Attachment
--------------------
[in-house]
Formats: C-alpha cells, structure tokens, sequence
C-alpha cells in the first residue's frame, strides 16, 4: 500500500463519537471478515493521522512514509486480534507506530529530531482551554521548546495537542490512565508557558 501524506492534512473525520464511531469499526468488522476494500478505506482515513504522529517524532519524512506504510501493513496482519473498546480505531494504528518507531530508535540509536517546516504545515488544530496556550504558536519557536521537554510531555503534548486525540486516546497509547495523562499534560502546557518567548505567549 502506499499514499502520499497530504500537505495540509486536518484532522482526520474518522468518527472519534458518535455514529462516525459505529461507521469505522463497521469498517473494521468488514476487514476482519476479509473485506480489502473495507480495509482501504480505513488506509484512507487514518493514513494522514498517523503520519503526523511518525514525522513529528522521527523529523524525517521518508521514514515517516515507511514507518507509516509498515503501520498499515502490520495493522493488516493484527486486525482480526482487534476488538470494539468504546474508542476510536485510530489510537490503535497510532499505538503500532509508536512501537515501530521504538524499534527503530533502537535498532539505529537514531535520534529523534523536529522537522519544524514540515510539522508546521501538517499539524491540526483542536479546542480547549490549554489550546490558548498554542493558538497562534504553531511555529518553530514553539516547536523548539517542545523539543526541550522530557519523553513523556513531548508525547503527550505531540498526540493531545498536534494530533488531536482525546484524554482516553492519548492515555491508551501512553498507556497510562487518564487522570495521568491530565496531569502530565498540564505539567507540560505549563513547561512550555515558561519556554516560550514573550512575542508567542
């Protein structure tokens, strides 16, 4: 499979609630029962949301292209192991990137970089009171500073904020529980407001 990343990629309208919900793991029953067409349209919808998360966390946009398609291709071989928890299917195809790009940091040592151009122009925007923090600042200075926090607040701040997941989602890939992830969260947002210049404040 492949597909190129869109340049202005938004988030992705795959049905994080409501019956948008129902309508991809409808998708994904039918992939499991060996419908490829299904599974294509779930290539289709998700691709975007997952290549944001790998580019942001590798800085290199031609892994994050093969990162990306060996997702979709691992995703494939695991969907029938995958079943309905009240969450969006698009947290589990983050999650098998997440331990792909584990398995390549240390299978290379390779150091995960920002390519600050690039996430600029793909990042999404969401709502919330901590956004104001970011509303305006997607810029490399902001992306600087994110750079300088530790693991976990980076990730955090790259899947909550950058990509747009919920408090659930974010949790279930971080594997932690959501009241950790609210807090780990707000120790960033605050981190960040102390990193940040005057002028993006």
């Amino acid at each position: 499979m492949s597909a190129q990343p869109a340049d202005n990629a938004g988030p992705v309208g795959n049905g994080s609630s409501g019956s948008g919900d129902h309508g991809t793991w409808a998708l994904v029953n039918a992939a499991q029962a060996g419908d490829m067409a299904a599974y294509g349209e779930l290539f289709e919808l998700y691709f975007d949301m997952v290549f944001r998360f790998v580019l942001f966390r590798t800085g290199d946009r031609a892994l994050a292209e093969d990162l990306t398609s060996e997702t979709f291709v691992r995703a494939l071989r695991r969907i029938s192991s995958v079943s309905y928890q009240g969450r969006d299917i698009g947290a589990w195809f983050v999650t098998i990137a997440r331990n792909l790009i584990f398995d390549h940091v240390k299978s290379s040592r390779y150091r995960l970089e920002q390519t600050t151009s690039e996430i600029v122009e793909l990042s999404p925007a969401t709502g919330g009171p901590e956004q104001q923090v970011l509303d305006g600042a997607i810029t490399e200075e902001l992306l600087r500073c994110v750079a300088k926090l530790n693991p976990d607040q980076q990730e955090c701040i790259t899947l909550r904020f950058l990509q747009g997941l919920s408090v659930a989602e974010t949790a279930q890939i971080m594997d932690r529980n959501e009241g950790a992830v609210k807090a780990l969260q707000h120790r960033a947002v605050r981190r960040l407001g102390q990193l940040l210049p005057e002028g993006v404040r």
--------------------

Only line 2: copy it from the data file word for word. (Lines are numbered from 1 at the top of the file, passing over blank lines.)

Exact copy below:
Formats: C-alpha cells, structure tokens, sequence